It's not surprising that German technology buyout firm Ventizz Capital Partners would emphasise operational improvements in its portfolio company management model: the firm was founded by two longtime consultants. Helmut Vorndran spent 11 years at AT Kearney, and Reinhard Löchner worked as an internal consultant at automotive technology firm Robert Bosch.
In the firm's early days, Ventizz's portfolio was fairly small, so the two founders had time to work closely with each of the companies they invested in. But in the last two years Ventizz has grown dramatically. Its fourth fund more than tripled the firm's capital under management when it closed on €450 million at the end of 2007. Ventizz now manages 15 companies at various stages of development, and with €350 million in dry powder remaining in Fund IV, that number will only increase.
In order to handle the increased volume of work, the firm launched its own internal consulting arm in January, Ventizz Management Consulting. It will work exclusively with Ventizz's portfolio companies to optimise business processes and structures, accelerate growth, and enter new markets. In this economic environment, the new division will also help portfolio companies devise strategies to weather the downturn.
“We have always stressed a successful operational development of the companies, since the inception of Ventizz in 2000,” Vorndran says. “But the larger we have become, the more complex our operations have grown, the more necessary it was to establish a dedicated organisation to take care of the issue.”
Alignment of interests
Ventizz looks to spend between €30 million and €200 million during the first year of investment in a company. At that threshold, then, it doesn't make sense to hire a four-person team from a top -tier consulting firm, which could incur costs of up to €1 million a month, Vorndran says. Hiring an in-house team is far more cost effective.
But a more important driver of the decision to launch an in-house team was the desire to align the interests of the consultants with the fund.
“Having been a management consultant myself for 11 years, I can say the goal of a management consultant is naturally to maximise consulting income at the year end,” Vorndran says. “We need someone whose number one priority is to increase the value of the firm. This is only a possibility if you have in-house consultants who are incentivised over the long-term by participation in carried interest, which is driven by the success of the fund, which is itself driven by the value development of its underlying assets.”
The new consulting team is being led by Guido Bollue, a colleague of Vorndran's at AT Kearney. Bollue spent 29 years at AT Kearney, and was a principal of the firm when he left. Bollue is currently working with one other professional and Ventizz plans to hire three more professionals by the end of the year. Ventizz will look to hire from top-tier consulting firms – but the firm isn't all that interested in pursuing the most senior partners from those firms, who tend to spend most of their time bringing in business. Rather, Ventizz will focus on mid-level consultants who have spent their time on very operational projects, like purchasing cost savings, organisational restructuring and overhead restructuring, Vorndran says.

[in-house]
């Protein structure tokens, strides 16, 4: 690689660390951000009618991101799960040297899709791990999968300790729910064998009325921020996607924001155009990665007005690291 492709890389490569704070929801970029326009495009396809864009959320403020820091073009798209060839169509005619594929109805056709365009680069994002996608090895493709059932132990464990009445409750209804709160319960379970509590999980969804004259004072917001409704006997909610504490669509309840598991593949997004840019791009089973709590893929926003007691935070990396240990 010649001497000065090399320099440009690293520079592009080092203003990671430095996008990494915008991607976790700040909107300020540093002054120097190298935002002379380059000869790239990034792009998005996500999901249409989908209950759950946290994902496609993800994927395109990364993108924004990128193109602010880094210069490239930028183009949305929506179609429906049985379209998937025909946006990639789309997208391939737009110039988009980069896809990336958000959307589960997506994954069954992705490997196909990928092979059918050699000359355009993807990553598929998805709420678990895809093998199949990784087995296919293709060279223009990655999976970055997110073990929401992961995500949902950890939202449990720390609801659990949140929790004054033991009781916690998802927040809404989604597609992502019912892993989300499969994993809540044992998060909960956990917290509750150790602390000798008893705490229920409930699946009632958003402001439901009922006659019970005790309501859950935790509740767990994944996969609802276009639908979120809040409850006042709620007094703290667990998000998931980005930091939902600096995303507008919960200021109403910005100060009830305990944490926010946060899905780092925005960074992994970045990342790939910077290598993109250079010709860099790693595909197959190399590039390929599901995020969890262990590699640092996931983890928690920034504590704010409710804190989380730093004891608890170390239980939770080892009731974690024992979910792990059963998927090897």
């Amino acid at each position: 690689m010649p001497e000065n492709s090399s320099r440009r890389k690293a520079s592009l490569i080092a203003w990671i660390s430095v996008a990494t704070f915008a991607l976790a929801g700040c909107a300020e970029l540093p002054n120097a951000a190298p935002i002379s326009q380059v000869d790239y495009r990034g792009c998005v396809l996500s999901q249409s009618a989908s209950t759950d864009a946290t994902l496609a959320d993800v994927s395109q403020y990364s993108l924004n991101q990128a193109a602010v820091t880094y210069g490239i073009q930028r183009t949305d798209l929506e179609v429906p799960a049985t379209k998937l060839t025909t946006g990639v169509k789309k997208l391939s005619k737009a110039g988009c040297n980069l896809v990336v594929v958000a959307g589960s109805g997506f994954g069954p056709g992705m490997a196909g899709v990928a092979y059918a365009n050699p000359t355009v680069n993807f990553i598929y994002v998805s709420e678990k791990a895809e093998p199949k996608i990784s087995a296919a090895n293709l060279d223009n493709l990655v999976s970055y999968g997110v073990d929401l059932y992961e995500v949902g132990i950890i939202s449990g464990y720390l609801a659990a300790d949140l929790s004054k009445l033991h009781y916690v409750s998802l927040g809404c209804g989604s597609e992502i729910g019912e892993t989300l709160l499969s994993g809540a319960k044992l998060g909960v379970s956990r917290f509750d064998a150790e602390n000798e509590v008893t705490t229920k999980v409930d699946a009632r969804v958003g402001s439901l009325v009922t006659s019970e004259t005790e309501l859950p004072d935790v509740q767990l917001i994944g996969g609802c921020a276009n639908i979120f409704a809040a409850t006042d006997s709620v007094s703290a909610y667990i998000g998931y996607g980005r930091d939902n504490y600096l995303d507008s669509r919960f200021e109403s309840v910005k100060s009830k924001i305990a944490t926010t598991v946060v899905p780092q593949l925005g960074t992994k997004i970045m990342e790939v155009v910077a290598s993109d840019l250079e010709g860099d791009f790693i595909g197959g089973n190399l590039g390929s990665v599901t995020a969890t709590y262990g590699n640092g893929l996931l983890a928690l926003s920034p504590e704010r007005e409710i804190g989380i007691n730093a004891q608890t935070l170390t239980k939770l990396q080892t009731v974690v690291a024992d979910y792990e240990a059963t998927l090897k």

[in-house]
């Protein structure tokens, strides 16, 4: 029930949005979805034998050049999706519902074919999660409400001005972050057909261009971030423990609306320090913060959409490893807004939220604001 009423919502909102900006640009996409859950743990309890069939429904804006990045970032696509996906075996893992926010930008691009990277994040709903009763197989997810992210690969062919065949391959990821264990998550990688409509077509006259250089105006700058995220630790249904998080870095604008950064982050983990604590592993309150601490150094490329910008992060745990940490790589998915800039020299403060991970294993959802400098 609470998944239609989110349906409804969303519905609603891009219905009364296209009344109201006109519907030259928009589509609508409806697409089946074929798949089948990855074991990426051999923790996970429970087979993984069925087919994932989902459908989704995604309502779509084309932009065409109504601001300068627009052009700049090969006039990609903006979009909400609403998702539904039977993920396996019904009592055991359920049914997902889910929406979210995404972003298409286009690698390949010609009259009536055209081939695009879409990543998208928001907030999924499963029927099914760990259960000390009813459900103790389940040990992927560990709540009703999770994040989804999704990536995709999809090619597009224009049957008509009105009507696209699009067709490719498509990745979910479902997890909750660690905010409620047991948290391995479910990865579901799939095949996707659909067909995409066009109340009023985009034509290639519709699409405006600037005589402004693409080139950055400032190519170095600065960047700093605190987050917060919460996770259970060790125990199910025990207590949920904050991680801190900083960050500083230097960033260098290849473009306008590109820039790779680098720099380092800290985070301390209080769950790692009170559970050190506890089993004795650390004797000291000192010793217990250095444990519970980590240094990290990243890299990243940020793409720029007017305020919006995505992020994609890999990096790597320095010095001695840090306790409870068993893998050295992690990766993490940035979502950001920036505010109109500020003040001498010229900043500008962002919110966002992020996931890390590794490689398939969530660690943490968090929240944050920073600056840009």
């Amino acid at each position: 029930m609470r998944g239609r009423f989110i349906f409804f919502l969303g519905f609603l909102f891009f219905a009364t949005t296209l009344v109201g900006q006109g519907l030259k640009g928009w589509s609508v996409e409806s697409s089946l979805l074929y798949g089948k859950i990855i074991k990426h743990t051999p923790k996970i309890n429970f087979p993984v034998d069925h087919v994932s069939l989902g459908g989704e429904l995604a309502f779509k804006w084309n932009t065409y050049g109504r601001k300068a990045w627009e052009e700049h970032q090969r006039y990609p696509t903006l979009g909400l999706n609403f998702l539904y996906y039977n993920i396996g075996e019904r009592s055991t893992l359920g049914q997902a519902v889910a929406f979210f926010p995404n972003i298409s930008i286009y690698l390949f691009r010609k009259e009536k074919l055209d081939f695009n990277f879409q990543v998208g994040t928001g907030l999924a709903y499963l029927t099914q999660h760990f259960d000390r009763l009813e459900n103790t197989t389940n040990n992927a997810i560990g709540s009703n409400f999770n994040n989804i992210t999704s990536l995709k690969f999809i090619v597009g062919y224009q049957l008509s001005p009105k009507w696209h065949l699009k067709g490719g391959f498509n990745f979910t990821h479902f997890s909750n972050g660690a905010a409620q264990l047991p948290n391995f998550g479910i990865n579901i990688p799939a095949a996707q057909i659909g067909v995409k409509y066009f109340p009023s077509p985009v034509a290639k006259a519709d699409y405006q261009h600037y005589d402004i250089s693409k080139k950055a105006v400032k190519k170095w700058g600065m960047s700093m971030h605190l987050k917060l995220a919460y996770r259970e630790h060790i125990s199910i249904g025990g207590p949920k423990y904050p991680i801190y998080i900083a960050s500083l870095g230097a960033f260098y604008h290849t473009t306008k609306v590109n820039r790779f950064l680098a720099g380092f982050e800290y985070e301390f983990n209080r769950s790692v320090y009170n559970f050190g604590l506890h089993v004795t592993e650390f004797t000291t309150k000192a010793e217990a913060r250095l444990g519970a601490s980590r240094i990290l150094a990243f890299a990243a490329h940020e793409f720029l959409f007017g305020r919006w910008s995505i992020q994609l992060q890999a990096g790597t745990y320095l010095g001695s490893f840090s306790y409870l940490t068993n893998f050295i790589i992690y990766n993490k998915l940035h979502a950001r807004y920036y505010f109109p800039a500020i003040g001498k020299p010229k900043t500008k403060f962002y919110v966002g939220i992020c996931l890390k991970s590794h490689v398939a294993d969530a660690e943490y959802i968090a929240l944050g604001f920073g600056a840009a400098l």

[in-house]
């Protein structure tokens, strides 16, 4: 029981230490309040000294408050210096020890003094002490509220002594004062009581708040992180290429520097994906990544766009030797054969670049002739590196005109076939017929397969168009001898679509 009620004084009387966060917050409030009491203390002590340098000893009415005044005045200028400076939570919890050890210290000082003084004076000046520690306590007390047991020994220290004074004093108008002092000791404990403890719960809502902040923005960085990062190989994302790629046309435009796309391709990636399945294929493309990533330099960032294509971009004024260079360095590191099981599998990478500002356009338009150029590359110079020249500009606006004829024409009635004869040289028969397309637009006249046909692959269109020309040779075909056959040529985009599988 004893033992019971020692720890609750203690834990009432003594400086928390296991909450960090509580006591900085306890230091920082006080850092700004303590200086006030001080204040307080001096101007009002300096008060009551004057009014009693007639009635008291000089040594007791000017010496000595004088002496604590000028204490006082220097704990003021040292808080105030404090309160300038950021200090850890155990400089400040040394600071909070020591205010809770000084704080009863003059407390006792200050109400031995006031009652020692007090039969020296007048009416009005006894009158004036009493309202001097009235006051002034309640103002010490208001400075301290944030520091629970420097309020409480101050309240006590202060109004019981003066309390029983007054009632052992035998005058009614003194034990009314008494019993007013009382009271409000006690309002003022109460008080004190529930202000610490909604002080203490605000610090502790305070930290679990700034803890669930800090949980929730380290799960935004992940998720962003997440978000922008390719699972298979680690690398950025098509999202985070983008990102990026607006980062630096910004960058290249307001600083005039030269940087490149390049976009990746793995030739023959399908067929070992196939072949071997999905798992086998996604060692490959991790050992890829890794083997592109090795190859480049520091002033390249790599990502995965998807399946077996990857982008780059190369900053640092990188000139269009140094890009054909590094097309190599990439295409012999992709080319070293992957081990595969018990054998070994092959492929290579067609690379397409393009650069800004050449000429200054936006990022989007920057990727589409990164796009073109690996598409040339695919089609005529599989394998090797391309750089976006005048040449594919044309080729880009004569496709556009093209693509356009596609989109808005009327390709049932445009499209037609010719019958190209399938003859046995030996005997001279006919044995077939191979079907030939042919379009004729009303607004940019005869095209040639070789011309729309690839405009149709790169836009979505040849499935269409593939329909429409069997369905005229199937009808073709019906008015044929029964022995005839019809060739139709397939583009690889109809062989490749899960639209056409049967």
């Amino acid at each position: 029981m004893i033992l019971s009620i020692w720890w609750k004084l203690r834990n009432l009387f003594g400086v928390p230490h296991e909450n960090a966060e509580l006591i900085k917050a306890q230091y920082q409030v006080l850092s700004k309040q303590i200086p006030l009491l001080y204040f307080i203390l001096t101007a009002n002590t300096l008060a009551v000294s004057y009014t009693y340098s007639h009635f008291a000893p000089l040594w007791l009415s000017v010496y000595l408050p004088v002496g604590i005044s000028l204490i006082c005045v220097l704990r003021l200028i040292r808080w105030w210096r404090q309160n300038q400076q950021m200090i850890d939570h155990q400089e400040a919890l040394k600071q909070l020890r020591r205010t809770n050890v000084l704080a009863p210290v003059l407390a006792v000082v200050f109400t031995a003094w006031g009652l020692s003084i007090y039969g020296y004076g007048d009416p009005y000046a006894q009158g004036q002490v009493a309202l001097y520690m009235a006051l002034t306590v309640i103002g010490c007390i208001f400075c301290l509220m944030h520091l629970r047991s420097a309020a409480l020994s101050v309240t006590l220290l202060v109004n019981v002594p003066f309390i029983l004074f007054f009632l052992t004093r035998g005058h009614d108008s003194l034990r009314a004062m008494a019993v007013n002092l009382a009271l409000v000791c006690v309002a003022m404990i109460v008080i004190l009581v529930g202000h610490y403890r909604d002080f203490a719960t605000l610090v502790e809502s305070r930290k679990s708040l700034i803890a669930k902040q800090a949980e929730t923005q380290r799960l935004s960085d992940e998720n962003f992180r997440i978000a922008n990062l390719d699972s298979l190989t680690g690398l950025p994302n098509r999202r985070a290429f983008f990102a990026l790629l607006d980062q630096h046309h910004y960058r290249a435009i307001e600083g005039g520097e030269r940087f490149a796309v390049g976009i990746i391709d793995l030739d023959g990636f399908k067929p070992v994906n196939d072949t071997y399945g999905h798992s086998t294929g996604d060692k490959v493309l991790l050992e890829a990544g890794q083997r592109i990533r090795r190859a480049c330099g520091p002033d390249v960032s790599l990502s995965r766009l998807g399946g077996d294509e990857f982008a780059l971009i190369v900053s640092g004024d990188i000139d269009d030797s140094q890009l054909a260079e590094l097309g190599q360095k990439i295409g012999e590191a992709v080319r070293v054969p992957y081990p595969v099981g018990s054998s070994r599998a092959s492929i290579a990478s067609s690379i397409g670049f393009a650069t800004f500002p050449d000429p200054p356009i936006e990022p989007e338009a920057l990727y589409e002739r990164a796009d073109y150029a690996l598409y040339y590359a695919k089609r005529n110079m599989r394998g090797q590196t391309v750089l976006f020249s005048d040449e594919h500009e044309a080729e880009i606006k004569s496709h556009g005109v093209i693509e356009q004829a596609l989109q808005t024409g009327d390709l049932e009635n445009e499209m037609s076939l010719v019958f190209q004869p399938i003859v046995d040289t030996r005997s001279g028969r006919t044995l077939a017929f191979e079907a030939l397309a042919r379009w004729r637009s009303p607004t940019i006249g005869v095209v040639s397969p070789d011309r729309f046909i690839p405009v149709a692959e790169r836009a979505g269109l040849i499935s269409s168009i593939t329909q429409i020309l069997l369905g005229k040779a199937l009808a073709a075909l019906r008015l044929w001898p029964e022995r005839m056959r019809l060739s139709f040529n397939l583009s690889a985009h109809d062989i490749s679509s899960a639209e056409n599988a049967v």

No financial engineering here
The new consulting arm is just one facet of the expansion and institutionalisation that has occurred at Ventizz in the last two years. The firm's previous funds had been domiciled in Delaware, and in 2007 Ventizz began domiciling funds in Jersey as well. That year Ventizz also hired new staff and opened a second office in St. Galen, Switzerland – a country with one of the most advanced high tech industries in the world, where Ventizz had already invested extensively. Ventizz is likely to open one more European office this year, Vorndran says, either in Austria, the Nordic region or the Benelux region.
2008 also saw the firm's most successful exit ever: the sale of a majority interest in ersol Solar Energy to Löchner's old employer Robert Bosch for €101 per share, or €550 million. Fund of funds HarbourVest, which has been a cornerstone investor in the last three Ventizz funds, said it was the largest single asset exit in its 25-year history.
Vorndran stresses that that success, like Ventizz's others, was the result of significant operational improvements that increased the value of the company, rather than financial engineering. Ventizz supported ersol's growth and the expansion of its business, making two add-on investments during the period of its ownership.
“We strongly believe that financial engineering is not enough to achieve success in private equity,” Vorndran says. “Therefore we always have focused on EBITDA growth and revenue growth. An analysis of our returns has shown that two-thirds of our success is based on the ability to achieve EBITDA growth.”
With leverage scarce and a new team of management consultants raring to go, Ventizz finds that analysis a heartening one.
Ventizz Capital Partners
|Andreas Marty, Chief Financial Officer
|Katja Beyer, Officer Manager
|Irene Meier, Assistant of Finance and Controlling
|St. Gallen, Switzerland
|Ventizz Capital Fund 1, €30 million, 2000
|Ventizz Capital Fund II, €67 million, 2004
|Dr. Helmut Vorndran
|Ventizz Capital Fund III, €125 million, 2006
|Ventizz Capital Fund IV, €450 million, 2007